How To Remove Rust From Old Tools

Tools get rusty. It's one of the things they do best. But they don't have to stay rusty. The DIY experts at Stack Exchange offer a few solutions to keep your tools gleaming clean.

Photo provided by Stack Exchange.

Question:

Should I use sandpaper to clean the rust off old tools? Can I soak them in vinegar or lemon juice?

Would I be better off just buying new tools?

-- Larry Morries (originally asked here)

Answer: WD-40 + Scotch Brite or "Rust Free"

While I don't use hand tools much, I certainly own a lot of hand tools. This happens when you sell them all day. Norm Abram at This Old House provides some pretty good tips on cleaning rust from tools.

His tips, summarised:

- First, store tools in a dry drawer or toolbox. Use silica gel packets to keep this place even more dry (you can find these at a hardware store or use the packs that come with pills, electronics, etcetera).

But once rust appears...

- Spray with a penetrating lubricant such as WD-40 and scrub with a heavy-duty Scotch-Brite pad. Abram is very clear that you should NOT use sandpaper, as it tends to scratch metal.

For seriously rusted tools...

- "For more heavily rusted metal, try a spray-on, wipe-off, acid-based rust remover like Rust Free. Follow with a rust-inhibitor spray like Boeshield T-9, which leaves a thin, waxy film on the surface. Wipe away any excess immediately."

Klein makes an excellent guide that covers nearly all hand tools they sell. Check out the free, downloadable PDF "Proper use and care of Hand Tools" available here. -- Answered by lqlarry

Answer: Evapo-Rust

I've used this stuff and it's amazing -- one of the most amazing products I have ever put my hands on. I left a drill press in the rain for two years, and after soaking the parts in Evapo-Rust they were restored to near brand new.

Check out this old thread for some pics: How to clean rust in hard to reach places?

-- Answered by Evil Elf

Answer: Naval Jelly

Yep. It works.

-- Answered by jamesson

Answer: Steel Wool & Elbow Grease (or DIY Electrolysis)

I've always just used steel wool etcetera. And elbow grease.

But if you really want to get crafty, pull rust from your tools using electrolysis. Check out ToolNut's step-by-step instructions on how to make a DIY electrolyser for about $US40 at instructables.com.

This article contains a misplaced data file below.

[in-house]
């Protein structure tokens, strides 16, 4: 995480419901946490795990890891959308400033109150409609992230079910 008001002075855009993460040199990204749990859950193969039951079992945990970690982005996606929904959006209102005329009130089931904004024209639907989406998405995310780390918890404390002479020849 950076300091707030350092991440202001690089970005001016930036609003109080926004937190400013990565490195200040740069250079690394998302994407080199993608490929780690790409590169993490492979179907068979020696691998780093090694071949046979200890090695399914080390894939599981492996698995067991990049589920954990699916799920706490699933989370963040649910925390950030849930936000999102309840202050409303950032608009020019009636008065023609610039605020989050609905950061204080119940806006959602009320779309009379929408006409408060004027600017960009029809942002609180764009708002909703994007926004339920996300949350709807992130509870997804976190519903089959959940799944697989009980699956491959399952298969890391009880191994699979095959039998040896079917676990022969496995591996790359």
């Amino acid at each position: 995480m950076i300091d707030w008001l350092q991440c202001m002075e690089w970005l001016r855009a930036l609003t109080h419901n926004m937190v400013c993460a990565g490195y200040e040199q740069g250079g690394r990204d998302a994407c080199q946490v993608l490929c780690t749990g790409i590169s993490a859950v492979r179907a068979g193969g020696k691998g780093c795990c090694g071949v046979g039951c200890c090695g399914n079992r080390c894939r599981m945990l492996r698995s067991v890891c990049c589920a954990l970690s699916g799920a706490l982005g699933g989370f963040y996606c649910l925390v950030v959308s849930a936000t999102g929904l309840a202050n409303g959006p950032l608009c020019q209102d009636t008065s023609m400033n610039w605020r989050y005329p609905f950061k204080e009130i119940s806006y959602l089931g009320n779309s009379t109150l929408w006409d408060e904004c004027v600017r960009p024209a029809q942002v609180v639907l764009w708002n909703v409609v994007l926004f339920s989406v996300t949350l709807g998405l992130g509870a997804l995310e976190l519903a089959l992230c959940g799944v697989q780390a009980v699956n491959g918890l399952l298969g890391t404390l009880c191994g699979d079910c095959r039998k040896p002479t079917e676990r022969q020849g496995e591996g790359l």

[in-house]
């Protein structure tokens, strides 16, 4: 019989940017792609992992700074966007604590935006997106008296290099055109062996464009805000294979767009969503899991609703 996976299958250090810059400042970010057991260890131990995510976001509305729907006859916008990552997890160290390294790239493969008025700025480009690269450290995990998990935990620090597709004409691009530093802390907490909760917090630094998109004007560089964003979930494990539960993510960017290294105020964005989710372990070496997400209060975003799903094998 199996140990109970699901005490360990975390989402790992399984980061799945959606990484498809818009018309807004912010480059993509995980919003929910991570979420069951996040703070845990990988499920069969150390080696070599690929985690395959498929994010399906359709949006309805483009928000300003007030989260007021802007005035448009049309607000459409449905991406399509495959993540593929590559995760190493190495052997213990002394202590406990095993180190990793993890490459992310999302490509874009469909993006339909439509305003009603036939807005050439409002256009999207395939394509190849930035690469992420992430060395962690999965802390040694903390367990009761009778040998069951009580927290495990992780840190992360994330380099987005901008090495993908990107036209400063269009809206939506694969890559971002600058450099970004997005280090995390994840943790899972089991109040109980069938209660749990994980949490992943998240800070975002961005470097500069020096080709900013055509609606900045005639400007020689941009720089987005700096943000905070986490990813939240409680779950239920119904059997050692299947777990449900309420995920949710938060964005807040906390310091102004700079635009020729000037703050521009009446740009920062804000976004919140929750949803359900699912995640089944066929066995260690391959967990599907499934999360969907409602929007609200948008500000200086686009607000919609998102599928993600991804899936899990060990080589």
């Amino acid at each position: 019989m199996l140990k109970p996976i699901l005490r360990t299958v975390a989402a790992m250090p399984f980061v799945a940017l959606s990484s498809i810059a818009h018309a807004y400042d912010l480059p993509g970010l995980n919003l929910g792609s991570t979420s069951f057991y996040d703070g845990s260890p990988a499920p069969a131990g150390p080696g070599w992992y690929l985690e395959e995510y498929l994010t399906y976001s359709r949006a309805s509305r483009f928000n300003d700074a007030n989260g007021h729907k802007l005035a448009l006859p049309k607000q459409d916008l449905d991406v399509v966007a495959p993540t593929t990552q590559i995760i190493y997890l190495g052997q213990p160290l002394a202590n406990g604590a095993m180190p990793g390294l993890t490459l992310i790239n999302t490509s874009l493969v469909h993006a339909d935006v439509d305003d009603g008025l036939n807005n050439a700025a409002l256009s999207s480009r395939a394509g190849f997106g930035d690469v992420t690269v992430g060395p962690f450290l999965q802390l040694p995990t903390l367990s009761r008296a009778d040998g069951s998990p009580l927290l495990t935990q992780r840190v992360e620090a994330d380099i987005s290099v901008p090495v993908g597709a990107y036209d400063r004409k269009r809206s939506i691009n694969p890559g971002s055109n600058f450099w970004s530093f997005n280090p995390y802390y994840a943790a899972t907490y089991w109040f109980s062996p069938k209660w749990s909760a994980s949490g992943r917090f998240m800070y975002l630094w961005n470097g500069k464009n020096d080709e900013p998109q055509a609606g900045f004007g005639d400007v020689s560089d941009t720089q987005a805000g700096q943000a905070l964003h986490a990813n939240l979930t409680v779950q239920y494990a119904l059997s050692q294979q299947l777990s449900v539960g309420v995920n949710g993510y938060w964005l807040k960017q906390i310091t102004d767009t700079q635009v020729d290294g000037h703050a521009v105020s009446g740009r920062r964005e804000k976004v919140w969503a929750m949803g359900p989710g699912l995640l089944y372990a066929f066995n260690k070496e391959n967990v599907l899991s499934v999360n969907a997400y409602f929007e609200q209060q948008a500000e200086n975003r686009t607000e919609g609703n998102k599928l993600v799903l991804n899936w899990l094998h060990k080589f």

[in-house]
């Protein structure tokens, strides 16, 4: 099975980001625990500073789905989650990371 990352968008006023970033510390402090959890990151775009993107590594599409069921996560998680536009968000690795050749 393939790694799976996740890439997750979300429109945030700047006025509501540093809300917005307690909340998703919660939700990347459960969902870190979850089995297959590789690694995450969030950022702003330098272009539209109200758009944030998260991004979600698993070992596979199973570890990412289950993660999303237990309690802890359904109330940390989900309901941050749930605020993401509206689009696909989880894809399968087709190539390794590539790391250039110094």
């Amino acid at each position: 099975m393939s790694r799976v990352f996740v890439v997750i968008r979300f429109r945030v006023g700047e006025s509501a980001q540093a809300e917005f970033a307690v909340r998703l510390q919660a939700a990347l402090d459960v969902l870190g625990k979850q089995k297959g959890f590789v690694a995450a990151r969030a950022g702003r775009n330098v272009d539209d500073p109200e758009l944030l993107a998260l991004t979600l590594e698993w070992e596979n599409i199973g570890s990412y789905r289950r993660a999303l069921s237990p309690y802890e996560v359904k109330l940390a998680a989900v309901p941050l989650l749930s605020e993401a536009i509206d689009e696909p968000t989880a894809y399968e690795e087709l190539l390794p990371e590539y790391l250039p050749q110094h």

-- Answered by Joe

Think you know the secret to removing rust from old tools? Leave your suggestion in the comments or submit it at Stack Exchange, an expert knowledge exchange on diverse topics from software programming to cycling to scientific scepticism.


Comments

    Molasses mixed with water at about 6 parts water 1 part molasses, if you are not in a hurry will completely remove rust without damaging good metal - just used it while restoring my car (it will also take old crappy paint off to some extent) - I found this much better than electrolysis as it gets into the gaps as opposed to being line of sight removal - takes a month or so and smells pretty bad.

    l have found a better product and cheaper than evapo rust

      Has anyone heard of E-rust 2013 seem to be much cheaper than Evapo Rust

    I have seen E Rust but results so so.
    I have used Evapo Rust and results are good.
    The one that I have found to be an all round winner is Safest Rust Remover.
    You can use it in a bath and in a tank wash and hose with no frothing up like the others.
    No skin irritations that I found

    They are the same, the only difference is the name & price . So l cannot see that one is better than the other. ?

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